His second election in 1980 was a personal triumph, but advserse circumstances once again foiled his ambitious agenda. Despite occasional friction with the United States he remained on cordial terms with President Reagan and cooperated with U.S. anti-narcotics efforts. This was made difficult by the growing alliance between drug traffickers and Shining Path terrorists, since U.S. policy aimed to avoid interfering in domestic politics. Belaunde tried to mediate between Argentina and Great Britain during the Falklands crisis in April and May, 1982, but the abrupt sinking of the cruiser Belgrano by a Royal Navy submarine ended hopes for peace. Margaret Thatcher's account of this momentous diplomatic interchange in her memoirs did not even mention Belaunde by name, a rather telling (and disrespectful) omission. One of Belaunde's persistent policy themes was promoting the economic integration of South America. In July 1983 he joined four other presidents in Caracas for an Andean Group summit meeting that was called to reverse the protectionism that was crippling intraregional trade and compounding the recession. Ever fond of dramatic gestures, he took the opportunity to promote development of the transportation network of the South American interior by traveling to Venezuela on board a riverboat via the Amazon River and the Casiquiare Channel, an anomolous natural waterway linking the Amazon and Orinoco river basins.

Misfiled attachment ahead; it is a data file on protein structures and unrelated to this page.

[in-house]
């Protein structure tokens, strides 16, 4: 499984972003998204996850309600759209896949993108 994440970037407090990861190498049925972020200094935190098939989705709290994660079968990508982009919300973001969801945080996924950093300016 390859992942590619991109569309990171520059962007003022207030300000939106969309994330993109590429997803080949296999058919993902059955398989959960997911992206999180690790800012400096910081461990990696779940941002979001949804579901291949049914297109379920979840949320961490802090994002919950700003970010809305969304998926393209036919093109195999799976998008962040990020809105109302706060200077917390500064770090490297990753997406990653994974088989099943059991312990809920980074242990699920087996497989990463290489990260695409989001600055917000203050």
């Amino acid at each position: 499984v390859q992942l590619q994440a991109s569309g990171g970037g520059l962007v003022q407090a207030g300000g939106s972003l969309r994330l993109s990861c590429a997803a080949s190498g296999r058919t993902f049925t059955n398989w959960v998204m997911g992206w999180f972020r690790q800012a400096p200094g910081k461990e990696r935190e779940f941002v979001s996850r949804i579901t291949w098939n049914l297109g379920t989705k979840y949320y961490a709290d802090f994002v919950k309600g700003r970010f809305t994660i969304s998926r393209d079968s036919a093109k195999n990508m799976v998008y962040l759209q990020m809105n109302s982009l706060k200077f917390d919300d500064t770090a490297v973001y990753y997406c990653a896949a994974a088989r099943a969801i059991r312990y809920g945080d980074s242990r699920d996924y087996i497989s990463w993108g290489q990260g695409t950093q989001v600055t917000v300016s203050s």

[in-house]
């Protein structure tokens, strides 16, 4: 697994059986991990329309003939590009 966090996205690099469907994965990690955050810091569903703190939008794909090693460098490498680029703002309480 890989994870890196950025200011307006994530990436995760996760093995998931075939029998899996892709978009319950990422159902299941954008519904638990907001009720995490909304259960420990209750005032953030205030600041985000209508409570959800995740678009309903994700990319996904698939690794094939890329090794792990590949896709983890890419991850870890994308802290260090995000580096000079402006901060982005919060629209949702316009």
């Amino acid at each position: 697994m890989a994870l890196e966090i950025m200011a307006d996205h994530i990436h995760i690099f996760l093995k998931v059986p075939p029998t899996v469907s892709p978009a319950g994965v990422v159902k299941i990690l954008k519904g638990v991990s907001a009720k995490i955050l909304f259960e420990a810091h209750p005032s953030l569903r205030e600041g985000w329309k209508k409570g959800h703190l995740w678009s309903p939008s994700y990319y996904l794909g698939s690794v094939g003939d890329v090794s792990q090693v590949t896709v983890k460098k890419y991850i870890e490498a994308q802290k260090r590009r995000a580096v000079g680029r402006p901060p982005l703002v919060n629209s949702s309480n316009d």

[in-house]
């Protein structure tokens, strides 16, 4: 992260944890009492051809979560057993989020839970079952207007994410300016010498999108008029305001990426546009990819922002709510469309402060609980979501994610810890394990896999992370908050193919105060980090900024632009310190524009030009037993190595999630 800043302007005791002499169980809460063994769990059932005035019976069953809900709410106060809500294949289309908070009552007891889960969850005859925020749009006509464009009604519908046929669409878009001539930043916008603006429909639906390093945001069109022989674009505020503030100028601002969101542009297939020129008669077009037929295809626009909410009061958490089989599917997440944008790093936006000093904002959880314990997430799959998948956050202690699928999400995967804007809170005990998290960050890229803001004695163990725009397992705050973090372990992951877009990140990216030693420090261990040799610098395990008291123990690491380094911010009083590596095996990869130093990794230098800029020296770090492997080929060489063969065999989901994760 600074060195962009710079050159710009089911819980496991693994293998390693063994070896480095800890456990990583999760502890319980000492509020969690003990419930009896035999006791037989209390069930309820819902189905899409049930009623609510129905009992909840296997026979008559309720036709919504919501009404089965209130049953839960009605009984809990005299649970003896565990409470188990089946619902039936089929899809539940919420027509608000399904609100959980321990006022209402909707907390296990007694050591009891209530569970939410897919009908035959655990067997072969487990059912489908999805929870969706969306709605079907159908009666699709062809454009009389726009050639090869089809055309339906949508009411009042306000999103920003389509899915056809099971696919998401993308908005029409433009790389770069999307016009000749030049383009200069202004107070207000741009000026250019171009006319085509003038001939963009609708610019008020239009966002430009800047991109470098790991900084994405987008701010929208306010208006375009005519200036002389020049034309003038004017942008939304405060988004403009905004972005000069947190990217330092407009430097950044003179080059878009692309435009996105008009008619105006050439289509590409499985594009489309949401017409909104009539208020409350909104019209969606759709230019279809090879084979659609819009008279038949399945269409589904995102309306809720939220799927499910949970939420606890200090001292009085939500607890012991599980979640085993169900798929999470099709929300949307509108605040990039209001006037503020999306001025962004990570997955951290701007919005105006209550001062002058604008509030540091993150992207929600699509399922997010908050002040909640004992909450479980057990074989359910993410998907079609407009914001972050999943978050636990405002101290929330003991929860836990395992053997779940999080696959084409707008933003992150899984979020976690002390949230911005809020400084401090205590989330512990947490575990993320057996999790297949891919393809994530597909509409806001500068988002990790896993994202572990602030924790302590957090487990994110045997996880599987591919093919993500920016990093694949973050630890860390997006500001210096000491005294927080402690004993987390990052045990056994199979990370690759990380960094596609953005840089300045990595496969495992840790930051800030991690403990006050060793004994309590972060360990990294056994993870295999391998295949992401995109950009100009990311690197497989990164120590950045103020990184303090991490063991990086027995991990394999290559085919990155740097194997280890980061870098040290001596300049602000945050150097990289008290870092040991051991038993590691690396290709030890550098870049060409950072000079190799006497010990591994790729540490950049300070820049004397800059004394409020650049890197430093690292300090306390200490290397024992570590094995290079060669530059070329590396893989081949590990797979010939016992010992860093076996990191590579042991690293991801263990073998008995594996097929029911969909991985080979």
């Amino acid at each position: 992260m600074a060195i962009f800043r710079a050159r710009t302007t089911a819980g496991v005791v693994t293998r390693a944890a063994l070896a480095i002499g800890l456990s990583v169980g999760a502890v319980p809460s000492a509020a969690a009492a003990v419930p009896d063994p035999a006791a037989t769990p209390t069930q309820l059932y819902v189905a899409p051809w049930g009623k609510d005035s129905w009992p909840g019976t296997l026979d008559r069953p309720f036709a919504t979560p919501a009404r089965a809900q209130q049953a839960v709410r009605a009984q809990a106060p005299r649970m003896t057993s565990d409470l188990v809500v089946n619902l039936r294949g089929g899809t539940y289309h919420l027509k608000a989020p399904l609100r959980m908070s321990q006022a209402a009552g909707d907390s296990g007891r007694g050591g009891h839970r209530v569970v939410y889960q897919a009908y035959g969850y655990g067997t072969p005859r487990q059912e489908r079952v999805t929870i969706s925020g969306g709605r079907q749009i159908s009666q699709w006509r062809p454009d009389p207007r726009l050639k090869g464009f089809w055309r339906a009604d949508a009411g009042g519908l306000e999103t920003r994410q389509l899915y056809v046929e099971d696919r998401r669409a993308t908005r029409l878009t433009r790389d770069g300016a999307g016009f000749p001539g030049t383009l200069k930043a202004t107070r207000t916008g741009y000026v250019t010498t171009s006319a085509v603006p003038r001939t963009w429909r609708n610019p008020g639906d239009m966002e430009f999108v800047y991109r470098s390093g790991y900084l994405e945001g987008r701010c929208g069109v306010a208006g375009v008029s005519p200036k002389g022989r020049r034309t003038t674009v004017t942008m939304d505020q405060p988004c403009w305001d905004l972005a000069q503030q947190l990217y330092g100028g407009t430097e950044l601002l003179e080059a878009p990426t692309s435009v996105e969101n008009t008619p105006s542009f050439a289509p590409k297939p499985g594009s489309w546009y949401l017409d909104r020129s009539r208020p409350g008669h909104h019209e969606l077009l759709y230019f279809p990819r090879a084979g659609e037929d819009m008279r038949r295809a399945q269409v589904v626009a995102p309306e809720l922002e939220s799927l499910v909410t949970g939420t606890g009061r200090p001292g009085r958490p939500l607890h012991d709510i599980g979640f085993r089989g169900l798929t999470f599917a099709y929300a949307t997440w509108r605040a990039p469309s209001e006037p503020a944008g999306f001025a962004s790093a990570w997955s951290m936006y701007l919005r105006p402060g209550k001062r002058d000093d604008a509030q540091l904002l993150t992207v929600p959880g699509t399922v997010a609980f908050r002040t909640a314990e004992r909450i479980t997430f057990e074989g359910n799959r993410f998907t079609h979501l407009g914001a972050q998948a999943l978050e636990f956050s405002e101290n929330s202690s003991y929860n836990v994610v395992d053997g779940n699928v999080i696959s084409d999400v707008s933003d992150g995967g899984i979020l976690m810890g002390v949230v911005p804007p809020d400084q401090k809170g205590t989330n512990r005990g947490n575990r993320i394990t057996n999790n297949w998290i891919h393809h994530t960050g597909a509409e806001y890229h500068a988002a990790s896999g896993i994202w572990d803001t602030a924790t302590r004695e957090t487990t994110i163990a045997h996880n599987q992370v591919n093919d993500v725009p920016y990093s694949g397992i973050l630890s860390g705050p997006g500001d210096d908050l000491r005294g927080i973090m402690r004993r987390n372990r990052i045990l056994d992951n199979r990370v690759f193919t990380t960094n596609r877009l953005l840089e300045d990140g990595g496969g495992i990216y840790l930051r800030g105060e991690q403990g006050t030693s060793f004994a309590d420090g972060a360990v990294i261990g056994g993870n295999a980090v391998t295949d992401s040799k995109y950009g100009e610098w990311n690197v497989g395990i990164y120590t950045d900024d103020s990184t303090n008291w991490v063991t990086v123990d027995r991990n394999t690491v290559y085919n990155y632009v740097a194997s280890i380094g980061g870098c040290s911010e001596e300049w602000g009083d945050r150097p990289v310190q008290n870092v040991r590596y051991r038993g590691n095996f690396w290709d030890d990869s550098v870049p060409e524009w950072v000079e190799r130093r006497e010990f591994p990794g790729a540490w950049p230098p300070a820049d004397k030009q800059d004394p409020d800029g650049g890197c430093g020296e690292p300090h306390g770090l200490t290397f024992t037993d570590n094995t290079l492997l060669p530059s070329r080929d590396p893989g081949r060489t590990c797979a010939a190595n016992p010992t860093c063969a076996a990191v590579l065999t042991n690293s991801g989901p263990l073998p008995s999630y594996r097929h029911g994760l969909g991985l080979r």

Belaunde remained a defiant New Deal Keynesian even as his government struggled to cope with the debt crisis that broke out in mid 1982. His own words best summarize his handling of fiscal issues:
It is very easy to resolve the fiscal problem in a financial balance. It is very difficult -- and such was our pledge -- to equilibriate a much more complicated balance: of arms with jobs, of mouths with food, of students with schools, of ill people with hospitals. In that contrast lies the fundamental mission of every government. That is why those who have only occupied themselves with the problem, which is certainly important, of equilibriating outflows with incomes, but ignoring or not attending to the social problems, have failed and will continue to fail. Belaunde (1994), p. 261.
Belaunde remained an active observer of politics in Peru through the 1990s and was often quoted in print and on television. Though clearly digusted by the autocratic style of President Fujimori (who resigned in disgrace in 2000), he always maintained a dignified, tactful tone in his public criticisms. His nephew Raul Diez Canseco ran unsuccessfully for president under the Accion Popular banner in 1995 and was elected as First Vice President of Peru in 2001. Belaunde's wife Violeta Correa passed away in 2001. Though some Peruvians scorned him during the troubled years of the 1980s, nearly all respect and admire his sincere, deep devotion to his homeland. He was extremely gracious and helpful to me when I interviewed him. Statesmen such as Fernando Belaunde do not come around very often, and he will be greatly missed.